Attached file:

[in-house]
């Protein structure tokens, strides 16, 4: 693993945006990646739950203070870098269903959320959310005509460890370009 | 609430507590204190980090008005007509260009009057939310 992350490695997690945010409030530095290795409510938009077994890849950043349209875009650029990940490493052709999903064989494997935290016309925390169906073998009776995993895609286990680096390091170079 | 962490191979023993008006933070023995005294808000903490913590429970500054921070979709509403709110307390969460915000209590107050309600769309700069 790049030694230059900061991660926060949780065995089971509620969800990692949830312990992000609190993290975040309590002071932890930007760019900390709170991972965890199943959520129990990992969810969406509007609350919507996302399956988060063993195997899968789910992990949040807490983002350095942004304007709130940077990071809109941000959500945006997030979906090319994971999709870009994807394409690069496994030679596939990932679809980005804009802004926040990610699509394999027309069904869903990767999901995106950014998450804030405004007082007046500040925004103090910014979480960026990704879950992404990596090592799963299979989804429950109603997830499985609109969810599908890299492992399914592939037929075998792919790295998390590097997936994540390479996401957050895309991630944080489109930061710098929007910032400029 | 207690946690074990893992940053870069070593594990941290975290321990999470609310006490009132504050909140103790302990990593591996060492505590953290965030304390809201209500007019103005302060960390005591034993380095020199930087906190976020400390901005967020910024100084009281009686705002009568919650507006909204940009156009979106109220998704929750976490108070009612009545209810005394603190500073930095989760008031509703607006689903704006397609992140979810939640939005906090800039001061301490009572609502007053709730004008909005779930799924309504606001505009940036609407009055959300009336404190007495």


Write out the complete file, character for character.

[in-house]
């Protein structure tokens, strides 16, 4: 693993945006990646739950203070870098269903959320959310005509460890370009 | 609430507590204190980090008005007509260009009057939310 992350490695997690945010409030530095290795409510938009077994890849950043349209875009650029990940490493052709999903064989494997935290016309925390169906073998009776995993895609286990680096390091170079 | 962490191979023993008006933070023995005294808000903490913590429970500054921070979709509403709110307390969460915000209590107050309600769309700069 790049030694230059900061991660926060949780065995089971509620969800990692949830312990992000609190993290975040309590002071932890930007760019900390709170991972965890199943959520129990990992969810969406509007609350919507996302399956988060063993195997899968789910992990949040807490983002350095942004304007709130940077990071809109941000959500945006997030979906090319994971999709870009994807394409690069496994030679596939990932679809980005804009802004926040990610699509394999027309069904869903990767999901995106950014998450804030405004007082007046500040925004103090910014979480960026990704879950992404990596090592799963299979989804429950109603997830499985609109969810599908890299492992399914592939037929075998792919790295998390590097997936994540390479996401957050895309991630944080489109930061710098929007910032400029 | 207690946690074990893992940053870069070593594990941290975290321990999470609310006490009132504050909140103790302990990593591996060492505590953290965030304390809201209500007019103005302060960390005591034993380095020199930087906190976020400390901005967020910024100084009281009686705002009568919650507006909204940009156009979106109220998704929750976490108070009612009545209810005394603190500073930095989760008031509703607006689903704006397609992140979810939640939005906090800039001061301490009572609502007053709730004008909005779930799924309504606001505009940036609407009055959300009336404190007495």